News / Health

    Zika Could Cause Spike In Illegal Abortions

    Patients participate in a Zika prevention talk as they wait to be attended to at the Women's National Hospital in San Salvador, El Salvador, Jan. 29, 2016.
    Patients participate in a Zika prevention talk as they wait to be attended to at the Women's National Hospital in San Salvador, El Salvador, Jan. 29, 2016.
    VOA News

    Doctors, public health experts and women's rights organizations are concerned that the strongly suspected link between the Zika virus and microcephaly, a fetal deformity resulting in a shrunken head and a damaged brain, will cause women in the Americas to seek illegal abortions.

    Some countries in Latin America have opted to advise women to delay becoming pregnant, rather than make abortions more readily available.

    Poor women in these countries have little access to family planning and many cannot even afford to buy insect repellent to help avoid the mosquito-borne virus.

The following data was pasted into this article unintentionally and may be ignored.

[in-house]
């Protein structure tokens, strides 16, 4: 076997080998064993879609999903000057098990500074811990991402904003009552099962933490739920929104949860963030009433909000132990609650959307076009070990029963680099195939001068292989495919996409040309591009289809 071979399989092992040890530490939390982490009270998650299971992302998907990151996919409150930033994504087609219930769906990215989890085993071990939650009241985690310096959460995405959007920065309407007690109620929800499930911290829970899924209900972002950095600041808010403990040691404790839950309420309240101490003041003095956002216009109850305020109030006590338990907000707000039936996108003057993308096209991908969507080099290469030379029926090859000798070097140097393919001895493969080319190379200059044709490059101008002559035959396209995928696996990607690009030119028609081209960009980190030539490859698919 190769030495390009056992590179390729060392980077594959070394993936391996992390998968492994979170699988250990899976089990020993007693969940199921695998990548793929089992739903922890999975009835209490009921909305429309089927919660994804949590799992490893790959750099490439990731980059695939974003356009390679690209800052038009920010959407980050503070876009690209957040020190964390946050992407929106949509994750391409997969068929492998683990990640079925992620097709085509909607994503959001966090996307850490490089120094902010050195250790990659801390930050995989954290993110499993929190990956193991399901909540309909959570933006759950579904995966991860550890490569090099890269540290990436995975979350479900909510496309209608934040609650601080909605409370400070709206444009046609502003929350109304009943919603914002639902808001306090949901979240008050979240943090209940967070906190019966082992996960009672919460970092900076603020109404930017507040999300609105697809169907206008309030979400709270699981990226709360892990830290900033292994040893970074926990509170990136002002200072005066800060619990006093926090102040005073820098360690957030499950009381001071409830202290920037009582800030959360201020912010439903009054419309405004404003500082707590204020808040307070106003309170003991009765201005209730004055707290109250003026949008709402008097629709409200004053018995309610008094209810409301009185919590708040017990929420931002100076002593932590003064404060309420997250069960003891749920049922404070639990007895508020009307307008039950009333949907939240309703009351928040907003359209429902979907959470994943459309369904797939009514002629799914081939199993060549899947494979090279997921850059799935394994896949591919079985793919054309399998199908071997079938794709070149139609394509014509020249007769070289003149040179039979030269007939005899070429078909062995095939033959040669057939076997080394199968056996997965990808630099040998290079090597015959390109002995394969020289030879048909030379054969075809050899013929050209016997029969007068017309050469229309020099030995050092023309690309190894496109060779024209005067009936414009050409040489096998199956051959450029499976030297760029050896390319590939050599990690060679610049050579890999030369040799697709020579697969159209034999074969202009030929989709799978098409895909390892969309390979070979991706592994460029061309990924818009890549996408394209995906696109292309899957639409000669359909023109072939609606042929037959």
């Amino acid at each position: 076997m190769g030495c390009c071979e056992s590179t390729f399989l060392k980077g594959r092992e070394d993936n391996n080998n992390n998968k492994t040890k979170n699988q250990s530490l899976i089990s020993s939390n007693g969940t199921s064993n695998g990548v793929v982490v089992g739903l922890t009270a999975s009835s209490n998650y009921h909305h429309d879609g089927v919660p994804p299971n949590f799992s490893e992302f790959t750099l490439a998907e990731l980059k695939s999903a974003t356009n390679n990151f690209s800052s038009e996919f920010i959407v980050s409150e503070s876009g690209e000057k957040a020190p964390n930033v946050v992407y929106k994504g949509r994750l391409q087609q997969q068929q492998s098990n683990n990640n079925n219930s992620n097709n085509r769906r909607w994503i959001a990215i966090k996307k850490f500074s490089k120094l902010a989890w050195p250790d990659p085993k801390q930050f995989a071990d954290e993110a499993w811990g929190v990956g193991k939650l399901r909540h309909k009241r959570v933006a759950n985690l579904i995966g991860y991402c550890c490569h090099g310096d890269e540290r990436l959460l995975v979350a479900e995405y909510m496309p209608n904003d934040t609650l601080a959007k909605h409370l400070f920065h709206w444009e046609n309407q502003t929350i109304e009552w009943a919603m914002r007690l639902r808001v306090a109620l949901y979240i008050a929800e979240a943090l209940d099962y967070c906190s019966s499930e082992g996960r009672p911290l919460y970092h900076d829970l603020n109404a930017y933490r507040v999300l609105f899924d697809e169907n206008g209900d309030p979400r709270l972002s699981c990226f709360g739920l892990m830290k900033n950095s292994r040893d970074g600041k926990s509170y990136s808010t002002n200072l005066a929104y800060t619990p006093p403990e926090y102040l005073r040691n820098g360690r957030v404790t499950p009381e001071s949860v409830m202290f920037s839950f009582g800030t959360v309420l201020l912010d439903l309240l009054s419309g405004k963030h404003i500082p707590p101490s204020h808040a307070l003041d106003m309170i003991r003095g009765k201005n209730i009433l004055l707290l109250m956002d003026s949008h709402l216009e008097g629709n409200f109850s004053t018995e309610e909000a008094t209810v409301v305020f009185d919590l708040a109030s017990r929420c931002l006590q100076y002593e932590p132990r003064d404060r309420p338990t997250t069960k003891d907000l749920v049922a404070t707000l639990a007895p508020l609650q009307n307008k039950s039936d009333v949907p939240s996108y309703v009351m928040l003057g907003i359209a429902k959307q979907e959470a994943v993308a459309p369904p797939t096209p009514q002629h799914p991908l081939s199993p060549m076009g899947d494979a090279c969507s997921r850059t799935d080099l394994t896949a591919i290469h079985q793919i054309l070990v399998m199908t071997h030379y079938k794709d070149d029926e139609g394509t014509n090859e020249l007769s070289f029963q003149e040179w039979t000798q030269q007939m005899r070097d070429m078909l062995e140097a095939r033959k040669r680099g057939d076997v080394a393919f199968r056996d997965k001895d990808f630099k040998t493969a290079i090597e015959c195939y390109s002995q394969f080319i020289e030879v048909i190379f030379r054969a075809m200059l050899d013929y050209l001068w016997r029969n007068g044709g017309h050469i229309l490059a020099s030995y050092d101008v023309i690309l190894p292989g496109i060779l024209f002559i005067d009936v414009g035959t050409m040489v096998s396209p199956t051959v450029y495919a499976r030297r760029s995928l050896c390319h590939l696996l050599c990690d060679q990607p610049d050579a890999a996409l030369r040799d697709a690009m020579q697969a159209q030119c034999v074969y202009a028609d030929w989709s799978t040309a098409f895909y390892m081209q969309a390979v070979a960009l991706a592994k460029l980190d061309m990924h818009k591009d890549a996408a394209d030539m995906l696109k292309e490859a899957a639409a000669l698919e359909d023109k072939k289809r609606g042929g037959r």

The virus has mainly hit Brazil, a predominately Catholic country. Botched abortions in clandestine clinics are already a major cause of maternal death in Brazil.

    Infographic: Areas With Active Zika Virus Transmission
    Infographic: Areas With Active Zika Virus Transmission

    Daniel Becker, a pediatrician and a public health expert in Rio de Janeiro told Reuters, "Zika is a health catastrophe and a terrifying menace for pregnant women. People will look for an abortion."

    Emergency meeting

    The World Health Organization is holding an emergency meeting Monday to to decide whether the Zika threat should be rated a global health crisis.

    The link between Zika and microcephaly is strongly suspected but has not been definitively proven. The cause of the deformity is under investigation.

    In Brazil, the incidence of the normally rare birth defect is now 10 times higher than normal.

    There is no vaccine for Zika.

    "The real problem is that trying to develop a vaccine that would have to be tested on pregnant women is a practical and ethical nightmare," Mike Turner, head of infection and immunobiology at the Wellcome Trust, told The Guardian newspaper.

    The WHO, U.S. Centers for Disease Control and Prevention, and the Pan American Health Organization warn the Zika virus is spreading rapidly through the Americas and could affect as many as 4 million people.